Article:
Transitioning gifted children

From Term 1 2017, Victorian government and Catholic schools will use the new Victorian Curriculum F-10. Curriculum related information is currently being reviewed and may be subject to change.

For more information on the curriculum, see:
The Victorian Curriculum F–10 - VCAA

​​Transitioning from home to a formal learning environment, from class to class, from kindergarten to school, primary to secondary school or from one school or setting to another can be a positive experience if appropriate time, discussion and familiarisation with the new environment occurs. ​

Open up a discussion with your child

You should openly discuss with your child any fears, real or imagined their child may have. Gifted children with an advanced ability to imagine and analyse the potential of the new situation may find it especially helpful to discuss the worst case scenarios and the (low) probability of them ever occurring.

Transitions between settings will also be stressful but may be necessary for a number of reasons, such as families needing to move for work. If a change of school or setting is necessary, you should collect evidence, including formal assessments, anecdotal evidence or learning achievements, that demonstrates your child is advanced in their learning and requires different learning opportunities.

Approaching a new school

When approaching a new school, you should make an appointment to discuss with the principal the needs of your child, including sharing evidence, and discuss if and how they can meet learning needs.

Once you are confident a new school that meets your child's needs has been found, you should be mindful that your child will need social and emotional support to settle in. You should help your child to develop new friendships and to become involved in any extra curricula activities that will confirm their feelings of belonging.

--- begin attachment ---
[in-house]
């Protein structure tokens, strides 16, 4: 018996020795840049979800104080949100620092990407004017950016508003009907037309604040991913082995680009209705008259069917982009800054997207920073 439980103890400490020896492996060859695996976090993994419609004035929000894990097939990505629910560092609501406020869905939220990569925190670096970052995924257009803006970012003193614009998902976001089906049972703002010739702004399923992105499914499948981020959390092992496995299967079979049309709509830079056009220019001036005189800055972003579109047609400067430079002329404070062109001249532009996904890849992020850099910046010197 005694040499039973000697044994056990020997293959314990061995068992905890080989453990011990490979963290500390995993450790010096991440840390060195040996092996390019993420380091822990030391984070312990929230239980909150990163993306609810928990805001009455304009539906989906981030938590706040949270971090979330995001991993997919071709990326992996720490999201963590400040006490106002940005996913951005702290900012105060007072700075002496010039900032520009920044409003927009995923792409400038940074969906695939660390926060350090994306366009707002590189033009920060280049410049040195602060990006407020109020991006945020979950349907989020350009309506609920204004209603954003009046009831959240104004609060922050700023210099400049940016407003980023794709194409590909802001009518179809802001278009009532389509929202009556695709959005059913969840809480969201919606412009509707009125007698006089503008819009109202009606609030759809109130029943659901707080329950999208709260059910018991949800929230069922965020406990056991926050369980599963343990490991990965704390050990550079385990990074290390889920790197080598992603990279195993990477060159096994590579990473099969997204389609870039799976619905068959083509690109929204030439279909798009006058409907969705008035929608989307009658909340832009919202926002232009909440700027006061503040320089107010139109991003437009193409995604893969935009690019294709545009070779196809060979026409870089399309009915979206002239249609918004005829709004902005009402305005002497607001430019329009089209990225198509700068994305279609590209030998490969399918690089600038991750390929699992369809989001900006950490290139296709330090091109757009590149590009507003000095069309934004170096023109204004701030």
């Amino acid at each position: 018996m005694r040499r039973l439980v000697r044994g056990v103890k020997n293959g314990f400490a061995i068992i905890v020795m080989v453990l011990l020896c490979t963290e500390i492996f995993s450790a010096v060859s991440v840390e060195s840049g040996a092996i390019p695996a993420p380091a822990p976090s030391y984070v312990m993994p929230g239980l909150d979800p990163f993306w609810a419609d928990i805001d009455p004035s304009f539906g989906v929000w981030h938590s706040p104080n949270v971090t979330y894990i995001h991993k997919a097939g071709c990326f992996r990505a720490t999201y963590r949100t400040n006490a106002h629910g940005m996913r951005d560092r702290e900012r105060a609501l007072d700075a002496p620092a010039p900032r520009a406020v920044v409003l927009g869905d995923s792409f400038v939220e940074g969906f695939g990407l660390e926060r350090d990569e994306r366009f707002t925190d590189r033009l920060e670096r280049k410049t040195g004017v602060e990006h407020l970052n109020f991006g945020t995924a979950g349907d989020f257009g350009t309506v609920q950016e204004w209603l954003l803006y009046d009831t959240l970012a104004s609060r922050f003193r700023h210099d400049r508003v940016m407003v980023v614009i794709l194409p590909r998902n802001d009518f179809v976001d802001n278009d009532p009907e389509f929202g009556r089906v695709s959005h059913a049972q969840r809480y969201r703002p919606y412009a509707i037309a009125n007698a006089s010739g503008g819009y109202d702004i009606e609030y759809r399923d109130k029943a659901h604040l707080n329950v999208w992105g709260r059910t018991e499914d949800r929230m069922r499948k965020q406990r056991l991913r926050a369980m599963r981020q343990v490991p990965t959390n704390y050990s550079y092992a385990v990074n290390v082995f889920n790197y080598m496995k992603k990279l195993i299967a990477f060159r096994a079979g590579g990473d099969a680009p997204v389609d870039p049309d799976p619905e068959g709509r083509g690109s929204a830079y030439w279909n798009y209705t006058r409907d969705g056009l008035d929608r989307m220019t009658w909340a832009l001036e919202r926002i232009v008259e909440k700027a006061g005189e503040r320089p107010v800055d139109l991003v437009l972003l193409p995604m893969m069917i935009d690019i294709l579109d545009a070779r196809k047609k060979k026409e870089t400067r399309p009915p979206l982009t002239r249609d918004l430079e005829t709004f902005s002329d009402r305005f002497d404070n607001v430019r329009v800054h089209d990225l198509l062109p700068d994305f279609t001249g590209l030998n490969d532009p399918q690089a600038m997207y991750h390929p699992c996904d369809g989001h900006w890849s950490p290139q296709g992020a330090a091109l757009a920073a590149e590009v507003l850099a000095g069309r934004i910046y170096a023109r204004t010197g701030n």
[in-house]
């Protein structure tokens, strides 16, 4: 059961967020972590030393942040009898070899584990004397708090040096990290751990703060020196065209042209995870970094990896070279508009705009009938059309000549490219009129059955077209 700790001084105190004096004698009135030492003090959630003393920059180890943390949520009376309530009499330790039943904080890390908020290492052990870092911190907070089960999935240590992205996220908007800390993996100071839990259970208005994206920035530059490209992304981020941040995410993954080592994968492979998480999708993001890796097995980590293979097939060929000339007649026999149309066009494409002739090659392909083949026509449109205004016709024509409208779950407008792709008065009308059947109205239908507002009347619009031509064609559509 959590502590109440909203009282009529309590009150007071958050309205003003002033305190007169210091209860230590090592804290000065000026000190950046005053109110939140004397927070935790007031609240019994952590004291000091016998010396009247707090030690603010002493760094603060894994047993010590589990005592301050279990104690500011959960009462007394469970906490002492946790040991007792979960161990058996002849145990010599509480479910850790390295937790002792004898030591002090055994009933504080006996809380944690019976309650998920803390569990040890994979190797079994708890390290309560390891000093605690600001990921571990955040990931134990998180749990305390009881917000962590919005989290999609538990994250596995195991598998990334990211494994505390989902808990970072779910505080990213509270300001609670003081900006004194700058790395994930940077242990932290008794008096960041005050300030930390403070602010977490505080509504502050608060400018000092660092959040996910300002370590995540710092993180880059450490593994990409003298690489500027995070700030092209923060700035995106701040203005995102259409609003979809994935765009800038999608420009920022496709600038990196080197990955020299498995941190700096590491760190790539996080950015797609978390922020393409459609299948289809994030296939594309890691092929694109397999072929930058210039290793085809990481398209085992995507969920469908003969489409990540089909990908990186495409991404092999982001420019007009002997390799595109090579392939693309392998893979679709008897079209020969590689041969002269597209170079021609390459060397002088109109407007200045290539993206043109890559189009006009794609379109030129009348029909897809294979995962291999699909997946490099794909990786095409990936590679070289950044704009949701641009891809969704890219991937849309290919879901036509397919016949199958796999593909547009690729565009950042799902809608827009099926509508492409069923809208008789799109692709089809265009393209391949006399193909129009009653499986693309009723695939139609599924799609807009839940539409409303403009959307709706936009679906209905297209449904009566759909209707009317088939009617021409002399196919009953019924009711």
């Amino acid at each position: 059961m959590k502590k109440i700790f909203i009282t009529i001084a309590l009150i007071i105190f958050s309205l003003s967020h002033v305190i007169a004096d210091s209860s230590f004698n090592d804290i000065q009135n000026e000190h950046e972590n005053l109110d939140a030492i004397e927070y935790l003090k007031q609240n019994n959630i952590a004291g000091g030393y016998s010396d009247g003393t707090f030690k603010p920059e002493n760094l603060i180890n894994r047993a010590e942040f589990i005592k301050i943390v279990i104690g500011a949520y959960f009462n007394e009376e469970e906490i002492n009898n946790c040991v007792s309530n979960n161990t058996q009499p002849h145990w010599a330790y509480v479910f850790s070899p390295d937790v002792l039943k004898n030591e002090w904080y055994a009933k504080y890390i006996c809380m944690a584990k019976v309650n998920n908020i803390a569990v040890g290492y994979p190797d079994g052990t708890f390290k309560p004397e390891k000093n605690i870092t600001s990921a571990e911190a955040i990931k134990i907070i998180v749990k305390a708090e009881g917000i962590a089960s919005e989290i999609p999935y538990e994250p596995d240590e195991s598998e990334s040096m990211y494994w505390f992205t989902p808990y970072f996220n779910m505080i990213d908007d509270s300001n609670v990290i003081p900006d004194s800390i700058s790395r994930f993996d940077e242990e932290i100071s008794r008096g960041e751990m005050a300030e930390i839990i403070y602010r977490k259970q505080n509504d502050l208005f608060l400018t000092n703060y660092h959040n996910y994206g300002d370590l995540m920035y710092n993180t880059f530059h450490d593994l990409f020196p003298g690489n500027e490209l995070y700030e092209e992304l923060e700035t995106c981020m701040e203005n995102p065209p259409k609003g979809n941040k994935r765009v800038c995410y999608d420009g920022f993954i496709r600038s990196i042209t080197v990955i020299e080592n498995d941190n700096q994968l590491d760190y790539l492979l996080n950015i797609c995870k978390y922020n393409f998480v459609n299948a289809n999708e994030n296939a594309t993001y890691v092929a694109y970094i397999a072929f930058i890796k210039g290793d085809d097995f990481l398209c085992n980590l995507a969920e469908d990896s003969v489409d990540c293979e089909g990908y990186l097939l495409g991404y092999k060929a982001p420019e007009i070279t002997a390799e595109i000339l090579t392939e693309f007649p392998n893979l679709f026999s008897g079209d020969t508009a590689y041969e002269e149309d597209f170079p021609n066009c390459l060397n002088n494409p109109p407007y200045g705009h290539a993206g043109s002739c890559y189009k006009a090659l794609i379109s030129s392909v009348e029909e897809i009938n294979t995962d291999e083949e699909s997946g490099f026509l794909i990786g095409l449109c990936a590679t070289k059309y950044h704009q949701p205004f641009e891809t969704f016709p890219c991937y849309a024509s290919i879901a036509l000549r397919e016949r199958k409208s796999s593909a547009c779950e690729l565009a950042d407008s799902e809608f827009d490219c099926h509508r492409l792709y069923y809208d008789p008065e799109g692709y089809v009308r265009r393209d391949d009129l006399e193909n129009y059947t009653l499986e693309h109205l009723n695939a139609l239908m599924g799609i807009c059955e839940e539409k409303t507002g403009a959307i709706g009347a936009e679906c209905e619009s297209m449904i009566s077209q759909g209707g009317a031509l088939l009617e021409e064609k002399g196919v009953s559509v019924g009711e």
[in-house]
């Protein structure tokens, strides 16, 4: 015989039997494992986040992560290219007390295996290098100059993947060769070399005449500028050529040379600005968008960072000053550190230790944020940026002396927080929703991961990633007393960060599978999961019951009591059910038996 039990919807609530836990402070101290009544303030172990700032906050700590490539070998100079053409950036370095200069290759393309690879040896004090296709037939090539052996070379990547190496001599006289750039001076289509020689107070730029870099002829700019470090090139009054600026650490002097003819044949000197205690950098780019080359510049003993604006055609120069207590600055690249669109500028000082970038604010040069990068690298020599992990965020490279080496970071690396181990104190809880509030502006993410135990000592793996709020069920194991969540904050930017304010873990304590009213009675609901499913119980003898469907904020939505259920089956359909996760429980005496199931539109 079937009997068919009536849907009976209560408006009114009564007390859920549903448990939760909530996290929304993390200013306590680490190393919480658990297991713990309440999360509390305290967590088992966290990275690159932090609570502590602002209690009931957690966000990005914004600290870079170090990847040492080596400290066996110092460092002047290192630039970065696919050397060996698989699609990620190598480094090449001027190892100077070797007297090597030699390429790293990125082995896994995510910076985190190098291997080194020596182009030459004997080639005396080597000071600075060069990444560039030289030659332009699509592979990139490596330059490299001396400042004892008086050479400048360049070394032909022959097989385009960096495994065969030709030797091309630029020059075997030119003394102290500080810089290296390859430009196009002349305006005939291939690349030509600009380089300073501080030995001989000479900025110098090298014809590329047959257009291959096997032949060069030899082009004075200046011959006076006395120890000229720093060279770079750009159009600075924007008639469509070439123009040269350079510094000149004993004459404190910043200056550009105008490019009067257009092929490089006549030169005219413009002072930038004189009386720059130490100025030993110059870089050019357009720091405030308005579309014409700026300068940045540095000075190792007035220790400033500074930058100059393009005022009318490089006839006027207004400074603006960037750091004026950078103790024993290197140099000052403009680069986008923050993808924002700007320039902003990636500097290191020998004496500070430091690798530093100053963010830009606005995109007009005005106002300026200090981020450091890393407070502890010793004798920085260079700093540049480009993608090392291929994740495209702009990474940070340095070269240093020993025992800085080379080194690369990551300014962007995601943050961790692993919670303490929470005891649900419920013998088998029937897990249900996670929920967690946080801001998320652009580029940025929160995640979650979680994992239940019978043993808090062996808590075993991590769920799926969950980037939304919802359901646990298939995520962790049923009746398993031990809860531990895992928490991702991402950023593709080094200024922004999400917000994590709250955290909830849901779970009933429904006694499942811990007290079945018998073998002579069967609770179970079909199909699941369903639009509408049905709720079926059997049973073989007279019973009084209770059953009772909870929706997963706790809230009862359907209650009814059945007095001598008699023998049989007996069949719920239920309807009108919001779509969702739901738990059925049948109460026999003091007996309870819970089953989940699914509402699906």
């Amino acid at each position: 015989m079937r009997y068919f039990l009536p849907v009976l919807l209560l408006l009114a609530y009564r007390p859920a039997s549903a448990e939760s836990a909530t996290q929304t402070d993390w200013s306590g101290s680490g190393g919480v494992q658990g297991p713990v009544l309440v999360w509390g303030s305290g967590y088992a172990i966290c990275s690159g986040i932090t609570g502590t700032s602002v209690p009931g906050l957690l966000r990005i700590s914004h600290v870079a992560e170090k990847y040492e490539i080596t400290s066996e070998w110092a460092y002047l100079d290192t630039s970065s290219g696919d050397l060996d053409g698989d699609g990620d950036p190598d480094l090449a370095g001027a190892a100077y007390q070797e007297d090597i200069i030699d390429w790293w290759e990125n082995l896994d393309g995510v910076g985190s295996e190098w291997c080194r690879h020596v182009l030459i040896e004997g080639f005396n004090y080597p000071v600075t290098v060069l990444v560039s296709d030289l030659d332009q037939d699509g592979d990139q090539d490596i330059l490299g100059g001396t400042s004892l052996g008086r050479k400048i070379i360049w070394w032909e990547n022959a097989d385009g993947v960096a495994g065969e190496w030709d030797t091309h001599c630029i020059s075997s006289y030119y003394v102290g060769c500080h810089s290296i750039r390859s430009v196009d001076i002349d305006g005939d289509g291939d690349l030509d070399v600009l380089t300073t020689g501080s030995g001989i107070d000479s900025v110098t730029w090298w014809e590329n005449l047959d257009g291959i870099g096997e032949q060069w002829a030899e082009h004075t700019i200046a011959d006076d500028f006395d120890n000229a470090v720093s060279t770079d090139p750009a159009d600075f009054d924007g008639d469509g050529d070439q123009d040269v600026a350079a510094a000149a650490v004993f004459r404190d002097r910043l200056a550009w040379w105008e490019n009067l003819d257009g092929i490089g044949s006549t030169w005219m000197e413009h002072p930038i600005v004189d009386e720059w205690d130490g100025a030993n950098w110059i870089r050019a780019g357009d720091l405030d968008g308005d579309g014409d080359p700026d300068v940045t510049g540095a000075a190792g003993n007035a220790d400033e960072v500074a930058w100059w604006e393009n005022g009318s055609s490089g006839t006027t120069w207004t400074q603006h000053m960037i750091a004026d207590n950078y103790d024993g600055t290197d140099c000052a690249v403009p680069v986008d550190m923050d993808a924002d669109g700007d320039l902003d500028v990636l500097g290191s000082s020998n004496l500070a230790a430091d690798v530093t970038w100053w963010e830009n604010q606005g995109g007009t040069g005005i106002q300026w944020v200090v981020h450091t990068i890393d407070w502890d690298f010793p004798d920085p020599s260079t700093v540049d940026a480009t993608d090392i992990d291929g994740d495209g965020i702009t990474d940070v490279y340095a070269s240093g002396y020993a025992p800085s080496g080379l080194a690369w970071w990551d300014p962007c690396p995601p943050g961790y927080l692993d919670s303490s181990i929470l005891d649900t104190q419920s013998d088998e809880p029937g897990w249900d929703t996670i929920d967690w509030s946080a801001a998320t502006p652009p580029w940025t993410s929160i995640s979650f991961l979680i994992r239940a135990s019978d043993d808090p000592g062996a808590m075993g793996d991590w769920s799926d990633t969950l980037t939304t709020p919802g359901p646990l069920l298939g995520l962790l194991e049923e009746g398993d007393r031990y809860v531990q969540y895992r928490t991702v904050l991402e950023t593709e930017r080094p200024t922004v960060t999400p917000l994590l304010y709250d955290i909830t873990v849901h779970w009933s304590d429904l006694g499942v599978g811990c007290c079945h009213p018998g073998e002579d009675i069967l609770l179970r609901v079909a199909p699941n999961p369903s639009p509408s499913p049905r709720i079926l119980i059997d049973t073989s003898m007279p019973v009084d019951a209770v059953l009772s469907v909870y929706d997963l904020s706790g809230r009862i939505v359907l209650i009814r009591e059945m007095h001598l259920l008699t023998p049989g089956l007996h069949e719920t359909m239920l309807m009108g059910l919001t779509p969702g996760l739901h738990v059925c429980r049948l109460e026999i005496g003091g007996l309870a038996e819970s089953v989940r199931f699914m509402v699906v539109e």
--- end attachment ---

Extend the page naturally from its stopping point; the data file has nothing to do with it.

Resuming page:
You can help your child's experience of transition by requesting a meeting at school to discuss their awareness of your child's advanced learning needs, and temperament in coping with change. You should seek to arrive at a mutual agreement about how home and school can support your child in making this transition. 

Developing a co-operative partnership with your child's school can be a valuable transitional tool for you as a parent, especially if your child has advanced development in certain domains plus some learning disabilities (twice exceptional or 2e). Both developmental areas need to be provided for if leaning progress is to be satisfactory. For more information on twice-exceptional children, see:

If you have formal test results confirming your child's high abilities, you are encouraged to share these with your child’s teacher prior to them starting in their new setting. This information will enable a holistic learning plan to be developed so that your child will be known and understood in their new environment.

This process may need to be repeated if the class teacher changes during the school year or the circumstances within the family change in any way.

Early entry to school

Some gifted children may benefit from starting school at a younger age. However, parents need to understand that this is only one way of providing satisfying learning opportunities for a child who may be advanced.

For more information on whether or not your child should be considered for early entry to school or kindergarten, see: Early entry to school